8 Percent of U.S. Adults Forgoing Second COVID Vaccine Dose

Eight percent of U.S. adults who received their first dose of the Pfizer or Moderna COVID-19 vaccine have not returned to receive their second as of Friday, officials from the Centers for Disease Control and Prevention (CDC) said, the Associated Press reported.

This contrasts the CDC's report that more than 99 million Americans—38% of all U.S. adults—are fully vaccinated, while 55% of U.S. adults have gotten their first shot.

"A new CDC assessment that finds fully vaccinated adults 65 years and older were 94% less likely to be hospitalized with COVID-19 than people of the same age who were not vaccinated," a CDC release said on Wednesday.

"As of April 26, national forecasts predict 158,000-601,000 new #COVID19 cases will likely be reported during the week ending May 22," the CDC tweeted on Thursday.

Anthony Fauci, director of the National Institute of Allergy and Infectious Diseases, urged everyone to get their second dose during a White House press briefing and called it the maximum protection against the disease, AP reported.

The total deaths from COVID-19 in the U.S. has reached around 575,000, although daily deaths have decreased since the middle of January from an average of around 3,400 to about 670.

For more reporting from the Associated Press, see below.

COVID-19 Vaccination in Mississippi
Eight percent of U.S. adults who received their first dose of the Pfizer or Moderna COVID-19 vaccine have not returned to receive their second as of Friday, officials from the CDC said Friday. Above, a prisoner at the Bolivar County Correctional Facility receives a vaccination administered by medical workers with Delta Health Center on April 28, 2021, in Cleveland, Mississippi. Spencer Platt/Getty Images

Disneyland in California reopened Friday and New York City Mayor Bill de Blasio predicted the big city will be up and running again at full strength by July 1, as the number of Americans fully vaccinated against COVID-19 closed in on 100 million.

Visitors cheered and screamed with delight as the Southern California theme park swung open its gates for the first time in 13 months in a powerful symbol of the U.S. rebound, even though the self-proclaimed Happiest Place on Earth is allowing only in-state guests for now and operating at just 25% capacity.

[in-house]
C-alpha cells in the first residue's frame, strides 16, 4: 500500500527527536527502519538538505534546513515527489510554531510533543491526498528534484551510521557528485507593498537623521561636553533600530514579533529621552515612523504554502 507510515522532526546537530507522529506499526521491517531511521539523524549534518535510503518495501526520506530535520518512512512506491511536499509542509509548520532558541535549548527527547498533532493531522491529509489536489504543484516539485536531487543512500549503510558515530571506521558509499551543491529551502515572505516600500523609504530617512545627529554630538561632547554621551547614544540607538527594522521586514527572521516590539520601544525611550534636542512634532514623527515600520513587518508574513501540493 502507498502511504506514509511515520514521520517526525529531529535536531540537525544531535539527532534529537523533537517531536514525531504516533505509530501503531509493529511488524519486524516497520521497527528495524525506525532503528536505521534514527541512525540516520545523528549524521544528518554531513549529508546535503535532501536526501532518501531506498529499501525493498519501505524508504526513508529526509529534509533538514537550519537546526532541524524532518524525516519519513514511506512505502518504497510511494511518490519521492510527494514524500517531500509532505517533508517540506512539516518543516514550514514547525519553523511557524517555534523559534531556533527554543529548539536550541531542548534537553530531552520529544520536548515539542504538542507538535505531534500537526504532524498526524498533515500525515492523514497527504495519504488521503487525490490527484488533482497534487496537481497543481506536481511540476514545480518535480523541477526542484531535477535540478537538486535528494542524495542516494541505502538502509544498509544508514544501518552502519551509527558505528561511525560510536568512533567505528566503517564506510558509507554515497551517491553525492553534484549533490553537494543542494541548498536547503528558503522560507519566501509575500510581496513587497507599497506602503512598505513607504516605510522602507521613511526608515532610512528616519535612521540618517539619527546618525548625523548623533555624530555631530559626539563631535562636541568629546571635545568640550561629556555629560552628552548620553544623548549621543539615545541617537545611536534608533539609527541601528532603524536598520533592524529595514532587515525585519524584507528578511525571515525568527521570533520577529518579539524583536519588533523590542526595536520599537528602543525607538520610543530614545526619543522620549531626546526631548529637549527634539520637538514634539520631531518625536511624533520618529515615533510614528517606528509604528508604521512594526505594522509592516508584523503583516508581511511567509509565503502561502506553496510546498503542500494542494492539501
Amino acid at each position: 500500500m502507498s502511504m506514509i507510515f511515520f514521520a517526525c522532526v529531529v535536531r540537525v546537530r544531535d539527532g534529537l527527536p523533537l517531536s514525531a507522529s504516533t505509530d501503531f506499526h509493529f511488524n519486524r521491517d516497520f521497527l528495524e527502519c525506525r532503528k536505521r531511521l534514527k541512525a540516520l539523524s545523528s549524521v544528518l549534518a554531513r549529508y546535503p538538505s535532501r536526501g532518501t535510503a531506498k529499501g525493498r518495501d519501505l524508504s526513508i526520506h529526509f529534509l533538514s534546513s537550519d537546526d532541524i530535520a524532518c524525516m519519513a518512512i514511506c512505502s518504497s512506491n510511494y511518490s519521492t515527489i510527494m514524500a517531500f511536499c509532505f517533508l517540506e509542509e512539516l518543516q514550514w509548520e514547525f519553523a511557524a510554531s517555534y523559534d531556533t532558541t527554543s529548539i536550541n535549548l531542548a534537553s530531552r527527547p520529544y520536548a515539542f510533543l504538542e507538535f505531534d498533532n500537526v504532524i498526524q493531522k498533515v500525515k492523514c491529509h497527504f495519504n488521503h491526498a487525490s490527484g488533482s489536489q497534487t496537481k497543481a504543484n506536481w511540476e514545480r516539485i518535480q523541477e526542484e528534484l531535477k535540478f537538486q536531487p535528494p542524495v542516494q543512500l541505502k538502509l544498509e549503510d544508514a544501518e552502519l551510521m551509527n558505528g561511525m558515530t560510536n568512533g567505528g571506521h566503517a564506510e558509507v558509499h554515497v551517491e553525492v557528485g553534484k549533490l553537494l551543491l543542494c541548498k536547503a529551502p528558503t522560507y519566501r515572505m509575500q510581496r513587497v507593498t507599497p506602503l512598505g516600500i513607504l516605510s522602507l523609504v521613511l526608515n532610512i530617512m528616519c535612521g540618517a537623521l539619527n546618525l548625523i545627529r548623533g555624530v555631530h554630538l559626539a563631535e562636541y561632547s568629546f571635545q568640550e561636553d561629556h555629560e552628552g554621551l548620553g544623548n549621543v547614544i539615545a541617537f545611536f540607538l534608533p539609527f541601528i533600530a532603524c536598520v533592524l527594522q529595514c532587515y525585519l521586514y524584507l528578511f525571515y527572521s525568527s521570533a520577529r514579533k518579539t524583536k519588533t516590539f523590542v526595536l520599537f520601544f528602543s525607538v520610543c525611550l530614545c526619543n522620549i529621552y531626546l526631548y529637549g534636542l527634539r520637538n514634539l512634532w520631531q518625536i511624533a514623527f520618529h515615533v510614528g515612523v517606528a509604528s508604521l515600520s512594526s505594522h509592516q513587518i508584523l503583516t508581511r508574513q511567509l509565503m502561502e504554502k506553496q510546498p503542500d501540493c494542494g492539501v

The reopening and similar steps elsewhere around the country reflect increasing optimism as COVID-19 deaths tumble and the ranks of the vaccinated grow—a stark contrast to the worsening disaster in India and Brazil and the scant availability of vaccines in many poor parts of the world.

CDC officials also reported Friday that it was anxiety—not a problem with the shots—that caused reactions in dozens of people at vaccine clinics in five states in early April.

Many of the 64 people fainted or reported dizziness. Some became nauseated or vomited, and a few had racing hearts, chest pain or other symptoms. None got seriously ill.

In New York, de Blasio said Thursday he expects to see COVID-19 restrictions lifted and the city "fully reopen" by July 1. He cited rising vaccination rates and decreasing hospitalizations.

"We are ready for stores to open, for businesses to open, offices, theaters, full strength," he said on MSNBC.

However, New York Governor Andrew Cuomo has maintained throughout the crisis that such decisions are his alone, and he said Thursday he would like to lift restrictions even sooner if possible.

"I don't want to wait that long. I think if we do what we have to do, we can be reopened earlier," he said.

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Dr. Anthony Fauci
Eight percent of U.S. adults who received their first dose of the Pfizer or Moderna COVID-19 vaccine have not returned to receive their second as of Friday, officials from the CDC said Friday. Above, Dr. Anthony Fauci, right, director, National Institute of Allergy and Infectious Diseases, National Institutes of Health, testifies next to Dr. Robin Robinson, director, Biomedical Advanced Research and Development Authority, U.S. Department of Health and Human Services, before the House Energy and Commerce subcommittee hearing looking into the effectiveness of vaccines in the wake of a measles outbreak and the exceptionally severe flu season, on Capitol Hill in Washington, D.C., on February 3, 2015. Molly Riley/AP Photo